We learned some hard lessons, like when to play our ‘man card’, and how to graciously say no to pirates.

We pitched VC’s for sport, wagering among the team which investment bro would break it to us that they couldn’t invest “due to their bylaws,” when we knew they had no intention of participating in our round.

We received some great advice — from positioning to presenting to closing.

We received some less-than-great advice, which made us more resolved to be on the right strategic path.

We worked well as a team, we evolved our pitch strategy with each meeting. We gained fans along the way, smart, interested makers of things and businesses, rooting for our success.

We are not a traditional company, likely we will not find traditional investors. All of our early seed investors are women, in a funding environment where statistically less than 5% of VC goes to companies with a female CEO.

In our 250 pitches, we found enough money to move forward. What we did not find were true partners who believed in our values and our combined success more than they believed in their entitlement to our equity. The conversation where we had to say “No, thank you” to 80% of our Series A funding, because our investors wanted triple the agreed upon terms, at closing, is still fresh in my mind years later.

What does back to bootstrapping mean? While it means yes to owning our direction, it means no to the majority of our strategic plan. It means no to paying ourselves, which is never a popular decision in my household or company. It means a change in our growth, hiring and scaling plans. It means our incredible angels will patiently advise and help and root for us while we grow. It means we continue on our quest to find partners who believe in a fair percentage of our success together.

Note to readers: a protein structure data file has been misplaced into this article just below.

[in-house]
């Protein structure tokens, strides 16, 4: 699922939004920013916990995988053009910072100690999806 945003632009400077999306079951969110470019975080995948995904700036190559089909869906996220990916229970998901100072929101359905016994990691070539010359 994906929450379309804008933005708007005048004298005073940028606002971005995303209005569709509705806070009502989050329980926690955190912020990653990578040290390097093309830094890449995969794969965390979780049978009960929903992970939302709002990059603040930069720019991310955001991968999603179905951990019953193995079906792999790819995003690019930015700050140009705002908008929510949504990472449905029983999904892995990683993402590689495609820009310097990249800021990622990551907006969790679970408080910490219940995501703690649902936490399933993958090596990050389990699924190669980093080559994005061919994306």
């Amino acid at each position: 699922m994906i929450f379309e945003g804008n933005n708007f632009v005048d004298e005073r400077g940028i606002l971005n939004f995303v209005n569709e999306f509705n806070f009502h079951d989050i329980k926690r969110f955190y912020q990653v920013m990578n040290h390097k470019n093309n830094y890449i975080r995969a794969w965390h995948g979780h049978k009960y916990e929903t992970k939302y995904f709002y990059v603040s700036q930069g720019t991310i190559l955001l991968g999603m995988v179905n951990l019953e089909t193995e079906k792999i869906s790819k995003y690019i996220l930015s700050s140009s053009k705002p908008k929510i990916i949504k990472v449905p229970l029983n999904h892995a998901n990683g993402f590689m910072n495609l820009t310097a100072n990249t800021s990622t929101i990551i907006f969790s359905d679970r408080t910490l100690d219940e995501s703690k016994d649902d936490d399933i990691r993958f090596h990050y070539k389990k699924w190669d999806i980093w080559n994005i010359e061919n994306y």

And how does it feel? It feels gritty, scary, real, exciting and daunting at the same time. It feels great to have solid advisors and networks working with us on our new direction. With the door closed on our Series A, we have gotten even more creative and innovative than we imagined we could. Going back to bootstrapping may have been the best decision we never meant to make for our business.

Looking back over that phase, including multiple pitches per week, I am exhilarated at all we have learned about our management team, our closing styles, our ability to strategize and move forward with innovation, together. I’m especially proud of our ability to pivot, and appreciative of our ability to quickly and nimbly make data-driven decisions for our best way forward.

We have added to our network, our knowledge base, our thick skins and our resolve.

Every pitch is a lesson. We now have PhDs in the power of No.

This post was originally published on CEO WATTAGE, a platform to help achieve gender equality in leadership. Sarah is the Founder and CEO of RightPatch, a Seattle-based biotech company. She is lucky to be from a long line of inspiring women.

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Patch maker, balance enthusiast, community builder.